Laura Mvula has had a pretty busy year. Fresh from her debut Glastonbury performance, the singer/songwriter from Birmingham has found breakthrough success in debut album Sing To The Moon, playing numerous festivals around the world, placing 4th in the BBC’s Sound of 2013 and being nominated for the BRIT Award’s Critics’ Choice prize. Pulling a sizeable Sunday crowd in the Transmission stage tent, the singer’s set is warmly received by those in attendance. Backed by a talented band comprised of drums, double bass, strings and harp, her sound was once described by Guardian journalist Paul Lester as ‘gospeldilia’ and that exactly sums it up. Her vocals are powerful, with her soulful, tribal influences merging together to help her form a unique sound. As expected, single Green Garden is met with the warmest response from the crowd, but it’s a cover of Bob Marley’s One Love that provides my personal highlight.
Verdict – She’s got soul, but she ain’t super bad, 7 out of 10.
Next up for me were London based duo AlunaGeorge, consisting of you guessed it, Aluna on vocals and George on production. Like Laura Mvula, the electronic pair were also nominated for the BRIT’s Critics’ Choice award and have went from strength to strength, garnering rave reviews from the summer festival scene and achieving mainstream support from the likes of Radio 1 and Q magazine. Combining sounds from bass, garage and dubstep with Aluna’s sweet, almost sickly voice at times , the pair play a set full of pop hooks and synth-tastic basslines. The pair hardly interact with the crowd at all during the set, leading me to believe that they are bit too cool for school but when it comes to tracks such as Attracting Flies, Your Drums, Your Love, a brilliant cover of Montell Jordan’s This Is How We Do It and a rousing version of White Noise, they prove that they have got the substance to match the style.
Verdict – Bringing the cool to a roasting hot T, 8 out of 10.
Bringing latest album Beacon to the Sunday summer sun on the Main Stage was Northern Irish band Two Door Cinema Club. There’s a cocksureness about the band, led in bags by lead singer Alex Timble but when you pack out the biggest stage at T at 5pm with everyone singing your songs back, you can sort of see why. The set leans heavily on 2010’s Tourist History but its singles Sun and Sleep Alone from Beacon that are the stand outs for me. The only criticism I have is that a lot of the songs sound quite similar, no bad thing if you’re a diehard – if it ain’t broke, don’t fix it. It’s my only visit to the Main Stage over the entire weekend and it’s an enjoyable slice of summery indie-pop. The Bangor boys have done well.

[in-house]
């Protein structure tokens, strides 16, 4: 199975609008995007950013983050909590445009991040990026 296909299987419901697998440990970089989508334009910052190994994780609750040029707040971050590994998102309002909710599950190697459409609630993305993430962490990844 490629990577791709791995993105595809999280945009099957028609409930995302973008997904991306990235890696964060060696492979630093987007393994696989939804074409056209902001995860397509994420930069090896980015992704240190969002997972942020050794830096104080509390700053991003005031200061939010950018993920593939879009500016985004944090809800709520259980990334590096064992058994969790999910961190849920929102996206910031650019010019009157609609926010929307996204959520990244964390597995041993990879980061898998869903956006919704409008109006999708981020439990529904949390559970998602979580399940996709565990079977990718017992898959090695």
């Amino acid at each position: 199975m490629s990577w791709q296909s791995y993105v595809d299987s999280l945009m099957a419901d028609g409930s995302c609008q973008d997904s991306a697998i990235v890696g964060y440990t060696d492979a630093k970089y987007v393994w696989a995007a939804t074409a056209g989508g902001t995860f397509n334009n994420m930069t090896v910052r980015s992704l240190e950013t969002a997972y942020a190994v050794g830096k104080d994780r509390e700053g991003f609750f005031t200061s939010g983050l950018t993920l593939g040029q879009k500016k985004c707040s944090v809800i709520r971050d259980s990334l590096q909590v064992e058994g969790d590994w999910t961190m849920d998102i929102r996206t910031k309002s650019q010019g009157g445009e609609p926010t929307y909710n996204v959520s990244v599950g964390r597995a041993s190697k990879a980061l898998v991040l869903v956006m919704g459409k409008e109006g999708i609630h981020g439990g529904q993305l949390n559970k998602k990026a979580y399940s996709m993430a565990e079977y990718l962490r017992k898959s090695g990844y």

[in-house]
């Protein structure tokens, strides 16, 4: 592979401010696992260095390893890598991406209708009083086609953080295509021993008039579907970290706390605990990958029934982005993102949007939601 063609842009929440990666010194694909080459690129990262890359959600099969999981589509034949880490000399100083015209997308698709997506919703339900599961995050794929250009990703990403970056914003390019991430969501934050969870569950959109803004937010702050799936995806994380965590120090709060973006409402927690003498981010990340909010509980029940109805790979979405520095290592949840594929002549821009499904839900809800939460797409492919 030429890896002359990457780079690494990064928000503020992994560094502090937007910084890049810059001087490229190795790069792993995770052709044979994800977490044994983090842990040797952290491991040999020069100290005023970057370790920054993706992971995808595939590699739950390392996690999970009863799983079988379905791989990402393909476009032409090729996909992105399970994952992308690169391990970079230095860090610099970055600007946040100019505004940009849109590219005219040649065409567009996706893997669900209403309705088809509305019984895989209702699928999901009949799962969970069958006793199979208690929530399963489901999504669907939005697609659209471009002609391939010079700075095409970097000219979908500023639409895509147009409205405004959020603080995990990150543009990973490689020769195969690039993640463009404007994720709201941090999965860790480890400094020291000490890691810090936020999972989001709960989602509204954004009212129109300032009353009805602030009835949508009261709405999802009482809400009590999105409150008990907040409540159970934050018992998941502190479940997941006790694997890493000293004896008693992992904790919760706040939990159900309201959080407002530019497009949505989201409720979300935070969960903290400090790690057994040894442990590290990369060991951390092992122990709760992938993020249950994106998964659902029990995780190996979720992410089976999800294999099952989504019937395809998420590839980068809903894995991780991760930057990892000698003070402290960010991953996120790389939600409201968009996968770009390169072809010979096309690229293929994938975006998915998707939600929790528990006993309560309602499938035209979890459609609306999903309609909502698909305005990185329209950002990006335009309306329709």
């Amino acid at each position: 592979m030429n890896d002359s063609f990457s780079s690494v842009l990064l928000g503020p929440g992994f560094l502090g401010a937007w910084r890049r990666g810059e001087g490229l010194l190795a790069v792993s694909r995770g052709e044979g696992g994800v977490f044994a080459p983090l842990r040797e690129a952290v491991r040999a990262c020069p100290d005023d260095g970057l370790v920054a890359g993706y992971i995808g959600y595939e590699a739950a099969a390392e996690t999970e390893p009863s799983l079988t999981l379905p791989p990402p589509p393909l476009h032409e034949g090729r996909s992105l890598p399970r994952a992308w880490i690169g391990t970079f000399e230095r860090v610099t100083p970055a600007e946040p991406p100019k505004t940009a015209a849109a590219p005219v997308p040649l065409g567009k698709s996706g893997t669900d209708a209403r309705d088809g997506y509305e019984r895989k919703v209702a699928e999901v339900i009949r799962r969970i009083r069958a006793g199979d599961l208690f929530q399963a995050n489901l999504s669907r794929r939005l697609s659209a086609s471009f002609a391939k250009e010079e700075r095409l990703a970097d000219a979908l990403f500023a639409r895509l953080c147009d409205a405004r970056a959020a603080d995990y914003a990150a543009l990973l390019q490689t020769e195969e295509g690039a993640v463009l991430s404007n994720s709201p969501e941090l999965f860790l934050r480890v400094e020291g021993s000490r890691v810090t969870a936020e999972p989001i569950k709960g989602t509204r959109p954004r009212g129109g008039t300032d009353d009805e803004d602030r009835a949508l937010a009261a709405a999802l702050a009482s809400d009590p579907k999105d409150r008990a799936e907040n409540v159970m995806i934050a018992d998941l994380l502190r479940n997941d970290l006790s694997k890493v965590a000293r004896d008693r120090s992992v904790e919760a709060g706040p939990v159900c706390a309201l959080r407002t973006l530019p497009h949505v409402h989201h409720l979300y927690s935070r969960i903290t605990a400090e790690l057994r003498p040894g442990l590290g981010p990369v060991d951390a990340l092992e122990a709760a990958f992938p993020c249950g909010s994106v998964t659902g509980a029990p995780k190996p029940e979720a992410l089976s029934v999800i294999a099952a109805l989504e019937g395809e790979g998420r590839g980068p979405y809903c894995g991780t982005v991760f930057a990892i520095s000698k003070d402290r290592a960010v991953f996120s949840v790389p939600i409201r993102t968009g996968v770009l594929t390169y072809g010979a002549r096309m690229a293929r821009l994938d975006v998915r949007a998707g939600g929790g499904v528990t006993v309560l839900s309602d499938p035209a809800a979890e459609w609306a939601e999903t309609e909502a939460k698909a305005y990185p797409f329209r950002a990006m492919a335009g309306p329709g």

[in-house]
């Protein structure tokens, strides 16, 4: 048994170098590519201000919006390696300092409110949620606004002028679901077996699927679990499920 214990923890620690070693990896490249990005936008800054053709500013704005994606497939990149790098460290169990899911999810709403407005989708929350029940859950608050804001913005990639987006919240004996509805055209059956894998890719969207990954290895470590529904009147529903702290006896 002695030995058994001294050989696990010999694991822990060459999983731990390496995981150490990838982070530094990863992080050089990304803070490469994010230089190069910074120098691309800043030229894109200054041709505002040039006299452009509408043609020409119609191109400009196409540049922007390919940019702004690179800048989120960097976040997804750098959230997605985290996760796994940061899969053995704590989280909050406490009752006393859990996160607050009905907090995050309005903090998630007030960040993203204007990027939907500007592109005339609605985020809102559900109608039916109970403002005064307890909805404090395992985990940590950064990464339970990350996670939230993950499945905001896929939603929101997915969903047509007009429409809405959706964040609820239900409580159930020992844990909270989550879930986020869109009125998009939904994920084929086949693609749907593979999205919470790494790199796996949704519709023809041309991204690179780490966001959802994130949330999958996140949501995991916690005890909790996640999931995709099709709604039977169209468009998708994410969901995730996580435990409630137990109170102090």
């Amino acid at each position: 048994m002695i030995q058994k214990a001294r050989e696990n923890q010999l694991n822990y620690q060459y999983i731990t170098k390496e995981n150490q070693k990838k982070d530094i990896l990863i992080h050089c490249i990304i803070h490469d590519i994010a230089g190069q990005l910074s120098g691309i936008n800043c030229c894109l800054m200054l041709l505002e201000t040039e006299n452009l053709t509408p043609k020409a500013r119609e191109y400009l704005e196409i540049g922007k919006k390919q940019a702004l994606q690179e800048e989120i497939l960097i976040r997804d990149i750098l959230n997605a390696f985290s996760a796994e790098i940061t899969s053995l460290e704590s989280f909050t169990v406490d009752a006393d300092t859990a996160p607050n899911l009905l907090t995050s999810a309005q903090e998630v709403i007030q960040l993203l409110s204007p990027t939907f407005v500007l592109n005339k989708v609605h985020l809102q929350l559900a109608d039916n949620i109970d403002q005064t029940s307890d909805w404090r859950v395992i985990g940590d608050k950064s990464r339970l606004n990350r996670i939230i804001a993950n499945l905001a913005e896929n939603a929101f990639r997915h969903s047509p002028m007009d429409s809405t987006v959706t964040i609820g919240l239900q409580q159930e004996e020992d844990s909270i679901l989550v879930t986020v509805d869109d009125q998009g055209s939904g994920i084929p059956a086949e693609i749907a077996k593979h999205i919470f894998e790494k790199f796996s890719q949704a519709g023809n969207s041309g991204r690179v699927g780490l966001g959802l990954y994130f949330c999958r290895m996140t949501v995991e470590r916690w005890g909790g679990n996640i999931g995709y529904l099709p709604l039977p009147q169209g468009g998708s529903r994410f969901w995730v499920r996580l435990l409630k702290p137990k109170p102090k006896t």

Verdict – The sound of a number of people’s summer, 8 out of 10.
Following Two Door was band of the moment, Scottish electro-pop trio Chvrches. The uber cool band, featuring Iain Cook of Aerogramme and Unwinding Hours fame on synths, have only been on the go for a year before playing T but have gathered so much pace and buzz that they are arguably the hottest band in Scotland at the moment. Fresh from their US TV debut on Late Night with Jimmy Fallon, the band brings its layered synth-pop to a packed Transmisson stage tent. The stage set up is simply, with both synth players flanking the petit-popstar of a lead singer, Lauren Mayberry. Latest single Gun is full of pop hooks and is catchy as hell, whilst the band also debut a number of singles that are to appear on debut album, The Bones Of What You Believe, which is released on September, 23 of this year. Stand out tracks are The Mother We Share and a rousing version of Recover that leave the crowd wanting more.